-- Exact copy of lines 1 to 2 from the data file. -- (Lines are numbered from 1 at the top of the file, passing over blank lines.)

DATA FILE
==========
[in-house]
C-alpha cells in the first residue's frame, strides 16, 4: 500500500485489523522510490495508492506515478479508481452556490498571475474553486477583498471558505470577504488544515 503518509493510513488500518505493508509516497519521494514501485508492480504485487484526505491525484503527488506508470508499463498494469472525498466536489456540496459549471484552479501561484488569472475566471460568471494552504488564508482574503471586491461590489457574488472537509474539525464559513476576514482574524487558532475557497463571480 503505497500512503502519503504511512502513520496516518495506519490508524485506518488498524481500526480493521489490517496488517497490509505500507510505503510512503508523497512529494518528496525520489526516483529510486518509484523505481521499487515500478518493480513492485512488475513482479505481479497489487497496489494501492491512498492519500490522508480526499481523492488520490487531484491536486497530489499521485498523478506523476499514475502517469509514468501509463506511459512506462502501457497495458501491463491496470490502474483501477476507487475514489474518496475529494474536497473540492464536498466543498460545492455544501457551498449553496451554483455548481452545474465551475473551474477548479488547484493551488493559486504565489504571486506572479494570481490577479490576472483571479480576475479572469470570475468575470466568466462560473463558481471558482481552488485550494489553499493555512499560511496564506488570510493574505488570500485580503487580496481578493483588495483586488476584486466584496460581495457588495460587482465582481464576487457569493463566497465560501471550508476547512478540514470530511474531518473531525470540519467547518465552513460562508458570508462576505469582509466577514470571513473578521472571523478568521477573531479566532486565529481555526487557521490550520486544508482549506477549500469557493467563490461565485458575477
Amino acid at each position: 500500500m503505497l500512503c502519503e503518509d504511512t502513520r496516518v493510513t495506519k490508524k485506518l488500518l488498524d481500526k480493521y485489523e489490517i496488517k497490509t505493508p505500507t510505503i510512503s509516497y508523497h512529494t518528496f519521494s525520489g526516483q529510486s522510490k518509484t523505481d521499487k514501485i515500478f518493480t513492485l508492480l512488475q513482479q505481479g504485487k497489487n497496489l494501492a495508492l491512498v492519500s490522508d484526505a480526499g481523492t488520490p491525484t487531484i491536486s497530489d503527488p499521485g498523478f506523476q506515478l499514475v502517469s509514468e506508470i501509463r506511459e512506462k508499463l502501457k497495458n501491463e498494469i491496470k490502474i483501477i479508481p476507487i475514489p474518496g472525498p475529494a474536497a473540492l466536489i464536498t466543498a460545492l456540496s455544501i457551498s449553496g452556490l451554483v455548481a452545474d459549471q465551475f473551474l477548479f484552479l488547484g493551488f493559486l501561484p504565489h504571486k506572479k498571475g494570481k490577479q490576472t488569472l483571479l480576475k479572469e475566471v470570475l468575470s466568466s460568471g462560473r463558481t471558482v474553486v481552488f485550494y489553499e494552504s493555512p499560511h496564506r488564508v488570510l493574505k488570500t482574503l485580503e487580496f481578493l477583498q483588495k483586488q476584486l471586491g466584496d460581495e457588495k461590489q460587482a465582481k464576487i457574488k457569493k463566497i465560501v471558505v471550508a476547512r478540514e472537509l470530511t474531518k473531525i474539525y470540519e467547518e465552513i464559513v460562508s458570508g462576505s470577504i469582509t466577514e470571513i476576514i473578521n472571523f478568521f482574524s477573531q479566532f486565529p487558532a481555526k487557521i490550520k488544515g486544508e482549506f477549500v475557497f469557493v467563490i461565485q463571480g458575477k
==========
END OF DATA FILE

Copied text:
[in-house]
C-alpha cells in the first residue's frame, strides 16, 4: 500500500485489523522510490495508492506515478479508481452556490498571475474553486477583498471558505470577504488544515 503518509493510513488500518505493508509516497519521494514501485508492480504485487484526505491525484503527488506508470508499463498494469472525498466536489456540496459549471484552479501561484488569472475566471460568471494552504488564508482574503471586491461590489457574488472537509474539525464559513476576514482574524487558532475557497463571480 503505497500512503502519503504511512502513520496516518495506519490508524485506518488498524481500526480493521489490517496488517497490509505500507510505503510512503508523497512529494518528496525520489526516483529510486518509484523505481521499487515500478518493480513492485512488475513482479505481479497489487497496489494501492491512498492519500490522508480526499481523492488520490487531484491536486497530489499521485498523478506523476499514475502517469509514468501509463506511459512506462502501457497495458501491463491496470490502474483501477476507487475514489474518496475529494474536497473540492464536498466543498460545492455544501457551498449553496451554483455548481452545474465551475473551474477548479488547484493551488493559486504565489504571486506572479494570481490577479490576472483571479480576475479572469470570475468575470466568466462560473463558481471558482481552488485550494489553499493555512499560511496564506488570510493574505488570500485580503487580496481578493483588495483586488476584486466584496460581495457588495460587482465582481464576487457569493463566497465560501471550508476547512478540514470530511474531518473531525470540519467547518465552513460562508458570508462576505469582509466577514470571513473578521472571523478568521477573531479566532486565529481555526487557521490550520486544508482549506477549500469557493467563490461565485458575477